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When you unplug an external monitor with a higher resolution that your macbook from your laptop, the windows mostly retain their width, but their size gets clipped to the (smaller) height of the macbook screen. When you plug the monitor back in, their size remains frustratingly small.

My question is: is there any way that I can iterate over all open windows, save their size, and restore them once the monitor gets plugged in again?

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2 Answers 2

up vote 6 down vote accepted

The following AppleScript show how to:

  • Loop through all windows
  • Retrieve and change window position
  • Retrieve and change window size

Code:

tell application "System Events"
    set theProcesses to application processes
    repeat with theProcess from 1 to count theProcesses
        tell process theProcess
            repeat with x from 1 to (count windows)
                set windowPosition to position of window x
                set windowSize to size of window x
                set position of window x to {0, 0}
                set size of window  to {100, 100}
            end repeat
        end tell
    end repeat
end tell

Note: The script requires access for assistive devices (AfAD):
"System Preferences" → "Universal Acces" → "Enable access for assistive devices"

EDIT (response to comment)

Enabling AfAD from AppleScipt might improve user experience, but don't do this every time the script is executed, only enable AfAD in case AfAD is disabled. Enabling features without informing the user is no good practice, prompt the user for permission to enable AfAD.

Example:

set AccesEnables to do shell script "[ -e \"/private/var/db/.AccessibilityAPIEnabled\" ] && echo \"Yes\" || echo \"No\""
if (AccesEnables is equal to "No") then
    set askUser to display dialog "This application requires access for assistive devices. Enable this feature?" default button 2
    set answer to button returned of askUser
    if answer is equal to "OK" then
        do shell script "touch /private/var/db/.AccessibilityAPIEnabled" with administrator privileges
    else
        close
    end if
end if
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+1, but it might be worth showing how to programmatically turn on assistive access by asking for authorization (do shell script… with administrator privileges). –  abarnert Jul 9 '12 at 21:19
    
Too bad I can't +1 again… but "with administrator privileges" already pops up a dialog asking whether to give permission, so you don't want to pop up a dialog asking whether to pop up the dialog to ask for permission, unless you're a big fan of Windows Vista. :) –  abarnert Jul 9 '12 at 22:17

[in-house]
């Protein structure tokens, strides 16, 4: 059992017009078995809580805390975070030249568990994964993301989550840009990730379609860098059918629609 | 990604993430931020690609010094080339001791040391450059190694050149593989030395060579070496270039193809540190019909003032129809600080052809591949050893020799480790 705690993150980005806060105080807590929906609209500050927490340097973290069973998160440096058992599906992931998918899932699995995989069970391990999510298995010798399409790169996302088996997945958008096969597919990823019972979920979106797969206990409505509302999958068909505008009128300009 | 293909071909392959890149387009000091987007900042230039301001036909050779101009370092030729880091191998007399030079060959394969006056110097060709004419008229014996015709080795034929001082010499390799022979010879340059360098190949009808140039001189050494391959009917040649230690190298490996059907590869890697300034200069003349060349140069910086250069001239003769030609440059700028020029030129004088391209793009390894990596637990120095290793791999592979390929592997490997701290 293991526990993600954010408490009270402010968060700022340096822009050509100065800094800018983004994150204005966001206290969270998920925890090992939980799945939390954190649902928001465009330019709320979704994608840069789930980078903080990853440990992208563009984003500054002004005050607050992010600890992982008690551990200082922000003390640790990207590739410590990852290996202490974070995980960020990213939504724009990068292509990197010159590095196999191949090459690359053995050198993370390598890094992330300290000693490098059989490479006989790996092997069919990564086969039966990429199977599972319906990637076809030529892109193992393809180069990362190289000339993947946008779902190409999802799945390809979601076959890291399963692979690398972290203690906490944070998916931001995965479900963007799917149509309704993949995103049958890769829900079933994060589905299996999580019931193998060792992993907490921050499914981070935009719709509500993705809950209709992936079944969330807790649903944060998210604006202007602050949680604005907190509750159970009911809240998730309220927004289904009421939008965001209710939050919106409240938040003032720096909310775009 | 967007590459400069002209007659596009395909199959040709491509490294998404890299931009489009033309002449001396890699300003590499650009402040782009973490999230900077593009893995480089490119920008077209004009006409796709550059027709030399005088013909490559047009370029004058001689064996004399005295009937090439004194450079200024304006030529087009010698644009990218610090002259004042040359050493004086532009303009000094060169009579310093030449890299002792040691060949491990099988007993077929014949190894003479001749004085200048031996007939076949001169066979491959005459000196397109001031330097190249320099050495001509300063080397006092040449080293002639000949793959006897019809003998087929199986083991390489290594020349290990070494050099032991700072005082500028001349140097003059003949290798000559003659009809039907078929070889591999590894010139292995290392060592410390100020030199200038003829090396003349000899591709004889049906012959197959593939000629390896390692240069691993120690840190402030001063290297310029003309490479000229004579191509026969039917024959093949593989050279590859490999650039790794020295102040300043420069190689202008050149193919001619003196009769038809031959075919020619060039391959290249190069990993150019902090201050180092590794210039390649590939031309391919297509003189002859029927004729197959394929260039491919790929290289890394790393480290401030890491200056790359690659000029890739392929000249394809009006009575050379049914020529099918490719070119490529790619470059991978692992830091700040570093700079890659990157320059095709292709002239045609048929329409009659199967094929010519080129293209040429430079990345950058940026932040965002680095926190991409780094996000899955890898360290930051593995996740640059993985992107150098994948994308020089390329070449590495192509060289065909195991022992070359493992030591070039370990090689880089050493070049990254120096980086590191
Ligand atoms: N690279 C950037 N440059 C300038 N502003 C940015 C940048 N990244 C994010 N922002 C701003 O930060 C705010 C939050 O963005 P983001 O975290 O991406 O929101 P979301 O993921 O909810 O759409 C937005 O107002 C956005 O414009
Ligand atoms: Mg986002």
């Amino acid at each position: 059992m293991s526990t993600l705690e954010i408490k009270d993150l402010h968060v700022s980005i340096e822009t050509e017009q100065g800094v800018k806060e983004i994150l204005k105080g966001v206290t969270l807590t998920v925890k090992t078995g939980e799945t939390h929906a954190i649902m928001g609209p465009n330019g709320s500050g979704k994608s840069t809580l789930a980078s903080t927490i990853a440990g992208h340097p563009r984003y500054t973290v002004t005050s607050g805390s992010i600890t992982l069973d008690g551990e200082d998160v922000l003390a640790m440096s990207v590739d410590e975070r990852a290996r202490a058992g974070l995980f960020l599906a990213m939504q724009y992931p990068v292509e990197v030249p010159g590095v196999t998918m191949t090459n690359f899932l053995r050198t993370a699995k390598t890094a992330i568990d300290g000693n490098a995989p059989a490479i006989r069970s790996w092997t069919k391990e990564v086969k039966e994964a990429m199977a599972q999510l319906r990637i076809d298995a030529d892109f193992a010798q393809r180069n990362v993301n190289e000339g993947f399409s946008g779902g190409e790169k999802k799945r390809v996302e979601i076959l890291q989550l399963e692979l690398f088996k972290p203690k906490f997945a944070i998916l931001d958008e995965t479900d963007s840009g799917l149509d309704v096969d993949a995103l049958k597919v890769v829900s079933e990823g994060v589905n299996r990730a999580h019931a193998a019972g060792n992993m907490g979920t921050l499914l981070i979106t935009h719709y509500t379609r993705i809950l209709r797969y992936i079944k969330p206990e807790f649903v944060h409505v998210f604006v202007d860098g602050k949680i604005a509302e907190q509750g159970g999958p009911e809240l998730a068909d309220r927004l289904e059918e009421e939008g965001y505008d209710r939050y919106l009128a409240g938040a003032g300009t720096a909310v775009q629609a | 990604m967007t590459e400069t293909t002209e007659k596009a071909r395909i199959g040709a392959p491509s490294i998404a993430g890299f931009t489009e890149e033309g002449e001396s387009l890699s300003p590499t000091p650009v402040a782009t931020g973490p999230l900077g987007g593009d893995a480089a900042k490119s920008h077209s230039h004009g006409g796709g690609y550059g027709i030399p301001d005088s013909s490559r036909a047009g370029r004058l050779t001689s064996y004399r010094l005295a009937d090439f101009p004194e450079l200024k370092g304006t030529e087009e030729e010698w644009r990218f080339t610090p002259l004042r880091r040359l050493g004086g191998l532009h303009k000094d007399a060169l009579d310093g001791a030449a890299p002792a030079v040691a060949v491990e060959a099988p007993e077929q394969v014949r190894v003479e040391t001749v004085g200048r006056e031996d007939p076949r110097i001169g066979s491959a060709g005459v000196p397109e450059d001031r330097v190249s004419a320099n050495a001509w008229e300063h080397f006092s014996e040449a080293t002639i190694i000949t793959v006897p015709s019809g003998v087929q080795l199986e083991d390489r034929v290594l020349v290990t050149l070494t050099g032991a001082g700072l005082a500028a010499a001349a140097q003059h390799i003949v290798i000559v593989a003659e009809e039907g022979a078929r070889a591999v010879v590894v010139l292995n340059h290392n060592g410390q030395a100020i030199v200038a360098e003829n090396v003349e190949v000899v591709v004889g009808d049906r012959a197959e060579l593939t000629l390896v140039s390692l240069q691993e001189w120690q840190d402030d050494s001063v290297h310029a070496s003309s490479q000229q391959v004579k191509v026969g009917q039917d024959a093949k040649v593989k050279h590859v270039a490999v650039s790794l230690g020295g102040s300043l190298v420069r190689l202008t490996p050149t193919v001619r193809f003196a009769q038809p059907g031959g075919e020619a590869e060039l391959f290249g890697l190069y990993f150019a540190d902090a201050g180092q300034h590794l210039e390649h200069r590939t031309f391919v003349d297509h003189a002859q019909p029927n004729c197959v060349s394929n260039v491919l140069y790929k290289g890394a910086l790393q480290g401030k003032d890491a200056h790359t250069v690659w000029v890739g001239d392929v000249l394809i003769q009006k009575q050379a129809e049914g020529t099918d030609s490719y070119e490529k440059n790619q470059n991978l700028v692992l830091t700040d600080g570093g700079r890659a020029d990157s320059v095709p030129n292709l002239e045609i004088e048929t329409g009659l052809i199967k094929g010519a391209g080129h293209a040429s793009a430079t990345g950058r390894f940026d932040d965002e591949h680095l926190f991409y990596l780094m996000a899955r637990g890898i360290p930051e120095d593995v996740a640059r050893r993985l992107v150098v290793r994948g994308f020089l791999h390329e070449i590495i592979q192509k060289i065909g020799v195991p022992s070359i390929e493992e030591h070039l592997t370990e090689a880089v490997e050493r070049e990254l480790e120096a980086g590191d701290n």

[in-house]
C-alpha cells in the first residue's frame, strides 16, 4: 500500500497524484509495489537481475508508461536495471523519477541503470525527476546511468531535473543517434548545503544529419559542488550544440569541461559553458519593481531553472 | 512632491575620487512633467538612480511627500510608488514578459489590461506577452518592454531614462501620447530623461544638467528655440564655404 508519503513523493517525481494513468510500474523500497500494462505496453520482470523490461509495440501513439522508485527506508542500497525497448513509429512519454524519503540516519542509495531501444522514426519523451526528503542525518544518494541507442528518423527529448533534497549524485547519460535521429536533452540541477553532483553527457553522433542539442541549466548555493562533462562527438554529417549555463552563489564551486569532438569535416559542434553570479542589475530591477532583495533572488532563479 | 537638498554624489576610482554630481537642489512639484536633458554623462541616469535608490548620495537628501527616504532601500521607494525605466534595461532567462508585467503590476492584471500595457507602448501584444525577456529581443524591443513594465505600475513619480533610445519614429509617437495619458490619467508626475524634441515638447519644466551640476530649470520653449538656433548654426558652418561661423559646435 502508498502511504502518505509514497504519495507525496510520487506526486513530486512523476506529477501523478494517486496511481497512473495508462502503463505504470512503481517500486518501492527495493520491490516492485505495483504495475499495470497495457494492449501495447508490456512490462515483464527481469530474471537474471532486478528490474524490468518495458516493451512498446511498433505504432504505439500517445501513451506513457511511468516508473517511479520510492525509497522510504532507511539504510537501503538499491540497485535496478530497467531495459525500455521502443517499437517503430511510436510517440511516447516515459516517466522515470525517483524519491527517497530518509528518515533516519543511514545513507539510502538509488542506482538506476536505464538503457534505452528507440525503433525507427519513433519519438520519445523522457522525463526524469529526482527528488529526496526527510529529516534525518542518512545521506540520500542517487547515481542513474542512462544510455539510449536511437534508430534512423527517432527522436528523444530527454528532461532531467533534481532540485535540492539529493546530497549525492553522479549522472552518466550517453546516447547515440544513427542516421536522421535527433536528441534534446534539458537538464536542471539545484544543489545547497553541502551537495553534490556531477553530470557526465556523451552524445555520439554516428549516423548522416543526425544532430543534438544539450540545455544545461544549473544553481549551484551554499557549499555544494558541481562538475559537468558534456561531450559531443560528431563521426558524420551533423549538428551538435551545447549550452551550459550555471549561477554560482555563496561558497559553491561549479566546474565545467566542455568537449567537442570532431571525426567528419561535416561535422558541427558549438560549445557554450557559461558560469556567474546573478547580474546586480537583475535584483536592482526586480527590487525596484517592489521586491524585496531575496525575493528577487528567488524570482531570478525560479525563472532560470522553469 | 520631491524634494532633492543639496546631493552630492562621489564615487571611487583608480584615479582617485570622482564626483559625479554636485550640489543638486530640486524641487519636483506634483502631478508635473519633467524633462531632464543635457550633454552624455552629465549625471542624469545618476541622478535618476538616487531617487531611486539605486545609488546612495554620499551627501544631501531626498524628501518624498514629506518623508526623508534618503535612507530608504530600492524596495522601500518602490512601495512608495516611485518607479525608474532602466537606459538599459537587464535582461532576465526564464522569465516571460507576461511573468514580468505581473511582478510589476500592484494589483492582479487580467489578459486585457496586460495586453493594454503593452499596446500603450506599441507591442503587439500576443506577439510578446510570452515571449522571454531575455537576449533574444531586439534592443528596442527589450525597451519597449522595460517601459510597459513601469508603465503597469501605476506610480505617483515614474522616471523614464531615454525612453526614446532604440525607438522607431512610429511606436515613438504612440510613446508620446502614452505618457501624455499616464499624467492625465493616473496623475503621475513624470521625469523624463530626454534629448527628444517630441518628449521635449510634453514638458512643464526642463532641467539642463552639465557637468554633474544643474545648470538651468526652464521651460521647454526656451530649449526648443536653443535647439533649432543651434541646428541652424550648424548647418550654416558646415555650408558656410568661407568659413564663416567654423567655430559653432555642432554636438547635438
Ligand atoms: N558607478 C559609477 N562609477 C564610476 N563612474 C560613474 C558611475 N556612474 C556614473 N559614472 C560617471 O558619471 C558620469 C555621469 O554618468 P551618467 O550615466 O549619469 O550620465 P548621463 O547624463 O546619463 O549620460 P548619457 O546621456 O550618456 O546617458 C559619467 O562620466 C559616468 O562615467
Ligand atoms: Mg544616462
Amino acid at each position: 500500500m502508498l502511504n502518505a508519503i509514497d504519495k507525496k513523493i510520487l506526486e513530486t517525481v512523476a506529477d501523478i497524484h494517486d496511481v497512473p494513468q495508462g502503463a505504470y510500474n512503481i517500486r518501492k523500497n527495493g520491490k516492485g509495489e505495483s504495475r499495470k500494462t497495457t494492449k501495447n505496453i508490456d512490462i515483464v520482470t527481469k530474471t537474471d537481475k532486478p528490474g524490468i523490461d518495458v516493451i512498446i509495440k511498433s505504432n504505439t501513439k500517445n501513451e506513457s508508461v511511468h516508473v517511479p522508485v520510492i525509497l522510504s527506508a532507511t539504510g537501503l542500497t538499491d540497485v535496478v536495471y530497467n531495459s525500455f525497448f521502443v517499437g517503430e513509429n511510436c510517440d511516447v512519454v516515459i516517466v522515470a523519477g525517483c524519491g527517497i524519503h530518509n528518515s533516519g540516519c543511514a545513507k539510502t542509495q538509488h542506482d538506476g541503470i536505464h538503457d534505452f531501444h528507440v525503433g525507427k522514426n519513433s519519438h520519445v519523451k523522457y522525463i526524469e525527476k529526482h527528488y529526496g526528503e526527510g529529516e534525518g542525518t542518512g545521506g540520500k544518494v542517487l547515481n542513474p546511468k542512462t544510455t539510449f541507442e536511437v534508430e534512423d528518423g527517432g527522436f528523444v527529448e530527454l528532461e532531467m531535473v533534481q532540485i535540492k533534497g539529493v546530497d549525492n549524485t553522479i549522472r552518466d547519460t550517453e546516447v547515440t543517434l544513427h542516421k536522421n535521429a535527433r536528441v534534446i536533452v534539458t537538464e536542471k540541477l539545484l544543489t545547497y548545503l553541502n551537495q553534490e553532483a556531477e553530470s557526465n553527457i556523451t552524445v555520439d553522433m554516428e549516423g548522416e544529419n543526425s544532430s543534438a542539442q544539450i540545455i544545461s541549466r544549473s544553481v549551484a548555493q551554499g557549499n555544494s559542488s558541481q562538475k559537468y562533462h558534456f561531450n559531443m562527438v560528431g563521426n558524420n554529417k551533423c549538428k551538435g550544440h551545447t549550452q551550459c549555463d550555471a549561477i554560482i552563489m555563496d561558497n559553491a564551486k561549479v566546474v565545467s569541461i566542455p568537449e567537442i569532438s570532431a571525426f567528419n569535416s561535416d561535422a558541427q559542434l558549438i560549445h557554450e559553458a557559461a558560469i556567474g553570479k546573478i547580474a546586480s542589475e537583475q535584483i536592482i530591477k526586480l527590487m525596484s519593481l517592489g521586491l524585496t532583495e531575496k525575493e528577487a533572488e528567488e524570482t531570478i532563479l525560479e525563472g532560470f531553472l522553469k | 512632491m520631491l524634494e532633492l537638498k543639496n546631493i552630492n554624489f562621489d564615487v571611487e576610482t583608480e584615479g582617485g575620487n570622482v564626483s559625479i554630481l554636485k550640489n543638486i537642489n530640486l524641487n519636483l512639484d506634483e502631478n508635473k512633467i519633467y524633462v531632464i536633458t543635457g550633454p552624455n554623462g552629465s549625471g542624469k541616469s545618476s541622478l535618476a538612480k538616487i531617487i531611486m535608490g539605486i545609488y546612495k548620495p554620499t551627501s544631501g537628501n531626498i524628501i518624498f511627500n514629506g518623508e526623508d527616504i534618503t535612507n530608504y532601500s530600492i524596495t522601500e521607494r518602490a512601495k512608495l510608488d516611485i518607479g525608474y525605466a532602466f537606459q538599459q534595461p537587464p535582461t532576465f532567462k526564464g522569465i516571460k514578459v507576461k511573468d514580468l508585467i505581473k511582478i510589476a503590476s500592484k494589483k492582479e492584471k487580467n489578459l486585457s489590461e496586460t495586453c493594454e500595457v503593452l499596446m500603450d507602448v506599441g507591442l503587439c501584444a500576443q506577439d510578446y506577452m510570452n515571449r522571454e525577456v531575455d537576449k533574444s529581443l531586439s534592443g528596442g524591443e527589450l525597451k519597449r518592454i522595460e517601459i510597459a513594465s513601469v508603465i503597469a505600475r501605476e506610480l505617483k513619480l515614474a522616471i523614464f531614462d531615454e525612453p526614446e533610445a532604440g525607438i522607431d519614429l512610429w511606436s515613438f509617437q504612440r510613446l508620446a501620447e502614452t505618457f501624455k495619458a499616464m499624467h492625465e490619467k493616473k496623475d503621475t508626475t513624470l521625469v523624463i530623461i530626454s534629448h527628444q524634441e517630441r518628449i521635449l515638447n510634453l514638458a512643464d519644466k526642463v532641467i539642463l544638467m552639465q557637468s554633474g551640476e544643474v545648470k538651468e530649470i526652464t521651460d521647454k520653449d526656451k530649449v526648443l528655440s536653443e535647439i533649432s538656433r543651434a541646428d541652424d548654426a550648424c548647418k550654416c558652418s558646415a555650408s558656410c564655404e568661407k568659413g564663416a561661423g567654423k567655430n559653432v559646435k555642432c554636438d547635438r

1  
That's not completely true. The first dialog informs the user that additional features need to be enabled in order to use the application. The second dialog only asks for the password, but does not explain why. Using both dialogs, the user knows what's happening and can choose wether to enable the feature or not. Additionally, you can warm the user within the first dialog that administrator privileges are required and the next window will ask for the password. Permanently changing settings within informing the user is bad practice, that's why the additional dialog should be used. –  Anne Jul 9 '12 at 22:27
    
warm == warn && within == without :) –  Anne Jul 10 '12 at 9:02

The AppleScript solution—for which see Anne's answer—is by far the easiest.

If you want to give this to friends who can't be relied on to figure out how to enable assistive access, or distribute it more widely, just add this line:

do shell script ¬
  "touch /private/var/db/.AccessibilityAPIEnabled" ¬
  with administrator privileges

This will pop up the usual auth dialog and then use the privileges to turn on assistive access.

It is actually possible to do this without assistive access, but it requires using private functions within CoreGraphics/Quartz Window Services, namely CGSPrivate.h.

With public APIs, you can easily enumerate all of the windows:

CFArrayRef windows = 
  CGWindowListCopyWindowInfo(kCGWindowListOptionOnScreenOnly |
                             kCGWindowListExcludeDesktopElements,
                             kCGNullWindowID);

This returns an array of dictionaries, and each dictionary contains a kCGWindowBounds dictionary, which has Height, Width, X, and Y integer values.

But these public APIs are strictly read-only. To actually move the windows, you have to dip into CGSPrivate.h to do something like this:

CGSConnection conn = _CGSDefaultConnection();
for (NSDictionary *window in windows) {
  CGSWindow wid = (CGSWindow)[[window objectForKey:@"kCGWindowNumber"] intValue];
  CGRect bounds;
  CGRectMakeWithDictionaryRepresentation([window objectForKey:@"kCGWindowBounds"],
                                         &bounds);
  CGSMoveWindow(conn, wid, bounds.origin);
}

Obviously, this is pretty nasty, and you should only consider it if you really need to distribute an app that can't ask for assistive access.

You could also reverse-engineer the Window Server protocol and talk to it directly, but this is even nastier.

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